Sells like Teen Spirit: Music, Youth Culture, and Social Crisis

By Ryan Moore | Go to book overview

6
The Work of Rock in the Age of
Digital Reproduction

One might generalize by saying: the technique of reproduction
detaches the reproduced object from the domain of tradition. By
making many reproductions it substitutes a plurality of copies for
a unique existence. And in permitting the reproduction to meet
the beholder or listener in his own particular situation, it reacti-
vates the object reproduced.

—Walter Benjamin1

For all contemporary musical life is dominated by the commodity
form; the last pre-capitalist residues have been eliminated. Music,
with all the attributes of the ethereal and sublime which are gener-
ously accorded it, serves in America today as an advertisement for
commodities which one must acquire in order to be able to hear
music.

—Theodor W. Adorno2

In April 2000 Lars Ulrich, the drummer for Metallica, filed suit against Napster, the online music file sharing service that Ulrich charged with giving Metallica's music away for free through the Internet. At roughly the same time, Napster would also be sued by the Recording Industry Association of America (RIAA), a coalition of recording companies led by A&M Records, as well as the rapper and producer Dr. Dre. Their actions targeted not only Napster but also individual consumers; the RIAA began prosecuting people for downloading music while Metallica and Dr. Dre collected lists of hundreds of thousands of Napster users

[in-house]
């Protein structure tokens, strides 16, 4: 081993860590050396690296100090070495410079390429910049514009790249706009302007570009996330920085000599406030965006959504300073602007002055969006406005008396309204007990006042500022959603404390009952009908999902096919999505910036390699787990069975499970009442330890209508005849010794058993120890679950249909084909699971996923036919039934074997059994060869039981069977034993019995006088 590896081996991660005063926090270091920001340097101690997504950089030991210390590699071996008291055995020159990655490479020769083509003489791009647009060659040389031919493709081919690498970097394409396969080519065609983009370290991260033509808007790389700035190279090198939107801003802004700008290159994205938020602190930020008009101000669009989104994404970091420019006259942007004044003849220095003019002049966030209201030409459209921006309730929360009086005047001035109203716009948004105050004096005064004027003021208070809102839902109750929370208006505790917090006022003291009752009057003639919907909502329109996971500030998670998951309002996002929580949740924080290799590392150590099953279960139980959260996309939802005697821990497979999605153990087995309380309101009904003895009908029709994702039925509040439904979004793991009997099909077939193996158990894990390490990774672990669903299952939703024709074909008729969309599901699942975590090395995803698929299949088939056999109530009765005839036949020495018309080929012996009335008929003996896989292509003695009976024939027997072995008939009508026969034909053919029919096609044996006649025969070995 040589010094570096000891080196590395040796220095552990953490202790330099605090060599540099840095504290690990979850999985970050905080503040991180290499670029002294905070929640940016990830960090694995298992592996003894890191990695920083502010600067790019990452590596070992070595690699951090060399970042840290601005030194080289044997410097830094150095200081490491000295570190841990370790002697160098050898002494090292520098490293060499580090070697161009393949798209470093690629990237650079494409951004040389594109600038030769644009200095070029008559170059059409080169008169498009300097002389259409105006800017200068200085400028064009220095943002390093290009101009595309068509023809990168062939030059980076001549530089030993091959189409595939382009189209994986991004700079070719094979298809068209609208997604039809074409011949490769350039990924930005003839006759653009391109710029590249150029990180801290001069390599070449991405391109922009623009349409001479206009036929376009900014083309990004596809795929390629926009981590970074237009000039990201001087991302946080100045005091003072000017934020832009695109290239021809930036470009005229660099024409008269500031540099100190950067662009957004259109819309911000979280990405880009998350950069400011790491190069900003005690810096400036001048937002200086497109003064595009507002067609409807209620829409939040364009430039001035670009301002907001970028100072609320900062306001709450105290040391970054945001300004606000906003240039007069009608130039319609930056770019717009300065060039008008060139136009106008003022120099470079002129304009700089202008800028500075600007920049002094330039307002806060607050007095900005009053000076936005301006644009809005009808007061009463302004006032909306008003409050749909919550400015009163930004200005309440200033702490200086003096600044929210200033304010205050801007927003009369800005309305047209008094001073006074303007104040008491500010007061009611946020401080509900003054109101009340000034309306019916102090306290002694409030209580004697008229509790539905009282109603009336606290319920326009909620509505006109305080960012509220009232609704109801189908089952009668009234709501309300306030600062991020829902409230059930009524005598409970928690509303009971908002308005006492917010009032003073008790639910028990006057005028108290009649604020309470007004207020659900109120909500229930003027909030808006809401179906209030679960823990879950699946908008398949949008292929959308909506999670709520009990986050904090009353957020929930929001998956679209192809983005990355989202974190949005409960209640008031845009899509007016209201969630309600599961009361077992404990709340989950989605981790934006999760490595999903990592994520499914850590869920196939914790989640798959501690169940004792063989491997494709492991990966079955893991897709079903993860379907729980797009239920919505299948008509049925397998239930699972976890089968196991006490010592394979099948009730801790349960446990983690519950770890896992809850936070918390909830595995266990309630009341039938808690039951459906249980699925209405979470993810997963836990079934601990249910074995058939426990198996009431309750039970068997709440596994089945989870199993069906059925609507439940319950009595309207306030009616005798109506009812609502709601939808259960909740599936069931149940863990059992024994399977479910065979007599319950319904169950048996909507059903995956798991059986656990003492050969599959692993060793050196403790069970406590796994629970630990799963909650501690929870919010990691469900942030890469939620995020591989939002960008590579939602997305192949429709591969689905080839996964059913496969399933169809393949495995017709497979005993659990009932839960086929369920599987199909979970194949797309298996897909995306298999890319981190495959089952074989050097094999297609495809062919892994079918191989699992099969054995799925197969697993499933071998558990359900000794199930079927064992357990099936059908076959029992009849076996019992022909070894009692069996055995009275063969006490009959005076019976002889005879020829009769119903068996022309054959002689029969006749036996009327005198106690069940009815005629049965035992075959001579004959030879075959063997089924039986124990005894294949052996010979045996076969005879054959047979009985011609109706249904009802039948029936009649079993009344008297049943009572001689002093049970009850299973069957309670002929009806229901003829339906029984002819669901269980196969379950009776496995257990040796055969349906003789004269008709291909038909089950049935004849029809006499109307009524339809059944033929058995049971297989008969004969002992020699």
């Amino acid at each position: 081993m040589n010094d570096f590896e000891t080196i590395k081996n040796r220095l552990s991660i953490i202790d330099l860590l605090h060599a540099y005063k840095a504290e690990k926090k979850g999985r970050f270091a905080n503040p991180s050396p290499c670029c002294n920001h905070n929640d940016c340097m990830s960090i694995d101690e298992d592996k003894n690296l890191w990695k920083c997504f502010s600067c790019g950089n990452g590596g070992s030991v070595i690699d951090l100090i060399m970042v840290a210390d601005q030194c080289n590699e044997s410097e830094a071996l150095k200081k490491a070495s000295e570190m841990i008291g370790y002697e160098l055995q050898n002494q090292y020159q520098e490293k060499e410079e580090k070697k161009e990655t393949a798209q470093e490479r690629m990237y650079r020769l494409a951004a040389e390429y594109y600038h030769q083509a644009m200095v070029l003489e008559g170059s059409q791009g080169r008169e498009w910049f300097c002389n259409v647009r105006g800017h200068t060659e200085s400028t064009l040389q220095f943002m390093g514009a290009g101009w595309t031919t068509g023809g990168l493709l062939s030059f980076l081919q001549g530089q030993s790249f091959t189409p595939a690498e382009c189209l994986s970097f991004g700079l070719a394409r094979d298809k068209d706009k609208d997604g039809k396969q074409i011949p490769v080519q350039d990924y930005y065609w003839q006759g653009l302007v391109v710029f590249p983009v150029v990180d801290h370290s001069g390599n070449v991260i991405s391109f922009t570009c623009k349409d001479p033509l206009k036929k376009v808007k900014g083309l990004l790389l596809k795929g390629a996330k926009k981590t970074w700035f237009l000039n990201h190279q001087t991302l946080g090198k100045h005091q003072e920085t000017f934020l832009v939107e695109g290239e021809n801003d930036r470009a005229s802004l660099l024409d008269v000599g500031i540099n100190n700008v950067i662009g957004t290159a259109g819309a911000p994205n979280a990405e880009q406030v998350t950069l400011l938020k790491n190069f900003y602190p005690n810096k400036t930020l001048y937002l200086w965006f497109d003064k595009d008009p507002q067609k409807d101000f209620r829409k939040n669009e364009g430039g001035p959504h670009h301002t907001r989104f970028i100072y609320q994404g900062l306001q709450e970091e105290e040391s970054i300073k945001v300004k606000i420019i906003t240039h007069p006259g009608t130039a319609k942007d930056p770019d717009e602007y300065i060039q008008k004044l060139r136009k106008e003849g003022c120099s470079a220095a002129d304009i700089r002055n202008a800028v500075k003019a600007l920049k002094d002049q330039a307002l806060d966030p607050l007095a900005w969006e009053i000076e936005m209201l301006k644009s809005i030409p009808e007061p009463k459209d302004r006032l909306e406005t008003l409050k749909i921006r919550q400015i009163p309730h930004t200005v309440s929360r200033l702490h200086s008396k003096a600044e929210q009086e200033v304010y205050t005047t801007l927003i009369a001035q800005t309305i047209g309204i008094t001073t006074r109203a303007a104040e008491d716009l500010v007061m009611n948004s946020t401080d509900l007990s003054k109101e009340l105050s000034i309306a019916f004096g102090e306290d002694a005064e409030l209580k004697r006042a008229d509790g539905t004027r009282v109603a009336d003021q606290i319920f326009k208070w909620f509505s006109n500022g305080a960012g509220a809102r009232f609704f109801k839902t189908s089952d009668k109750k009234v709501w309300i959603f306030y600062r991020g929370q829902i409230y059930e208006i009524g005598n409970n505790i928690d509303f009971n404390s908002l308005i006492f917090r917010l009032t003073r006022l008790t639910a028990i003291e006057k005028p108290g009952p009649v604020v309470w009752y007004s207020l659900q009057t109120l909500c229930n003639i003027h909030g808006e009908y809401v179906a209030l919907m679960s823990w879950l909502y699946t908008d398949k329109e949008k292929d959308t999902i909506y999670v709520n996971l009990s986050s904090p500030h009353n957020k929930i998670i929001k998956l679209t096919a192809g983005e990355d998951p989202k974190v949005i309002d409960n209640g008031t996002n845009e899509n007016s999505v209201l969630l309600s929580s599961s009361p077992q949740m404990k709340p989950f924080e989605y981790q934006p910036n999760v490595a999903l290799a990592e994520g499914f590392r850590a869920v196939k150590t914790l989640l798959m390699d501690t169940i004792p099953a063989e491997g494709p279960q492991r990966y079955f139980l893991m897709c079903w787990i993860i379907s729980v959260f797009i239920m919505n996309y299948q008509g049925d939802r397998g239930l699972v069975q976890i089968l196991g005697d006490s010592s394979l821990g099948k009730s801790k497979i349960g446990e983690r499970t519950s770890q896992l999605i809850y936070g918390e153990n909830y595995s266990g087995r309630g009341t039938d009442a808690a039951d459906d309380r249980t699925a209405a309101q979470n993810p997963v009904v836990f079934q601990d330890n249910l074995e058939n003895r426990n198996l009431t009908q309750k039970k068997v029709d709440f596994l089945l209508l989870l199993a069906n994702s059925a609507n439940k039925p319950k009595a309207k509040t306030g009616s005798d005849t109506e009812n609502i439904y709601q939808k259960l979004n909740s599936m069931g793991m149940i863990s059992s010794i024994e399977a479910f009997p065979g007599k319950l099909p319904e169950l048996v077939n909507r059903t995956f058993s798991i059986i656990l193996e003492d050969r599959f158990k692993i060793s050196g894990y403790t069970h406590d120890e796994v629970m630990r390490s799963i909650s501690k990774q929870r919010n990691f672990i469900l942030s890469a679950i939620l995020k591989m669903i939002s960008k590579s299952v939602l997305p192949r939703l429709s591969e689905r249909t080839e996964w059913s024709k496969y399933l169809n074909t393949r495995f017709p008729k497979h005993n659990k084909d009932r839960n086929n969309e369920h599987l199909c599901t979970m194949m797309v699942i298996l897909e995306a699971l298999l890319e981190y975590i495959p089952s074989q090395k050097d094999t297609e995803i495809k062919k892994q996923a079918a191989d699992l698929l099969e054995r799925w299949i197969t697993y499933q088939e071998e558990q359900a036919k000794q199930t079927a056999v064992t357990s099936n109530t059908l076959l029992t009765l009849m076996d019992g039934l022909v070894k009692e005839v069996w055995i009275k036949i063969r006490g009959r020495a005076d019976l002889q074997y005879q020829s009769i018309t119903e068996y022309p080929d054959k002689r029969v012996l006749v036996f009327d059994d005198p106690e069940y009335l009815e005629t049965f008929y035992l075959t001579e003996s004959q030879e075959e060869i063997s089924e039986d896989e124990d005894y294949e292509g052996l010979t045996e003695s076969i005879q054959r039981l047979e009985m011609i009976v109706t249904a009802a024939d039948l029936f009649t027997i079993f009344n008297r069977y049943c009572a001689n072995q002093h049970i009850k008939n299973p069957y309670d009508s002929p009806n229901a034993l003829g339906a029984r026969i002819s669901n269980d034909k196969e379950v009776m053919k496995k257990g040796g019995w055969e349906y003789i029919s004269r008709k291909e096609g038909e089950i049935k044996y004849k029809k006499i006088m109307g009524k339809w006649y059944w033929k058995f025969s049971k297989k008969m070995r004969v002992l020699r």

-197-

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Sells like Teen Spirit: Music, Youth Culture, and Social Crisis
Table of contents

Table of contents

  • Title Page iii
  • Contents v
  • Acknowledgments vii
  • 1: Anarchy in the Usa 1
  • 2: Reagan Youth 33
  • 3: Hell Awaits 75
  • 4: Young, Gifted, and Slack 114
  • 5: Retro Punks and Pin-Up Girls 156
  • 6: The Work of Rock in the Age of Digital Reproduction 197
  • Notes 219
  • Bibliography 245
  • Index 265
  • About the Author 275
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